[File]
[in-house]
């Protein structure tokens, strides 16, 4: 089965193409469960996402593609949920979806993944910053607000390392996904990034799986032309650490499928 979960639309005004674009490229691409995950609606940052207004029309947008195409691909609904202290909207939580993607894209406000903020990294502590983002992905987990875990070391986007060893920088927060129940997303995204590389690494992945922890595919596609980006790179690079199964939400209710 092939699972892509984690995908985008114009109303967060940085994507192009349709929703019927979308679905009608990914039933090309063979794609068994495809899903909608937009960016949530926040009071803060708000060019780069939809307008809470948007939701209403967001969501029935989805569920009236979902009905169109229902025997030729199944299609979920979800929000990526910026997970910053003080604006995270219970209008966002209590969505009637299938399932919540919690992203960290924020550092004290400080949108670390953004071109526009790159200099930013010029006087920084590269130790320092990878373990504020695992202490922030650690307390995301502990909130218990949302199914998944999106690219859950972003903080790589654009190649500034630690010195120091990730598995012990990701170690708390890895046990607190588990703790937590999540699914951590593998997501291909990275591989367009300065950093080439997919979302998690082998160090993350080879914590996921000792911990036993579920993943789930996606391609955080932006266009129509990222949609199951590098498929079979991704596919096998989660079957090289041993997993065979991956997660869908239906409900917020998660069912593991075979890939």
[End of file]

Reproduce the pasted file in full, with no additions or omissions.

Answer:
[in-house]
């Protein structure tokens, strides 16, 4: 089965193409469960996402593609949920979806993944910053607000390392996904990034799986032309650490499928 979960639309005004674009490229691409995950609606940052207004029309947008195409691909609904202290909207939580993607894209406000903020990294502590983002992905987990875990070391986007060893920088927060129940997303995204590389690494992945922890595919596609980006790179690079199964939400209710 092939699972892509984690995908985008114009109303967060940085994507192009349709929703019927979308679905009608990914039933090309063979794609068994495809899903909608937009960016949530926040009071803060708000060019780069939809307008809470948007939701209403967001969501029935989805569920009236979902009905169109229902025997030729199944299609979920979800929000990526910026997970910053003080604006995270219970209008966002209590969505009637299938399932919540919690992203960290924020550092004290400080949108670390953004071109526009790159200099930013010029006087920084590269130790320092990878373990504020695992202490922030650690307390995301502990909130218990949302199914998944999106690219859950972003903080790589654009190649500034630690010195120091990730598995012990990701170690708390890895046990607190588990703790937590999540699914951590593998997501291909990275591989367009300065950093080439997919979302998690082998160090993350080879914590996921000792911990036993579920993943789930996606391609955080932006266009129509990222949609199951590098498929079979991704596919096998989660079957090289041993997993065979991956997660869908239906409900917020998660069912593991075979890939």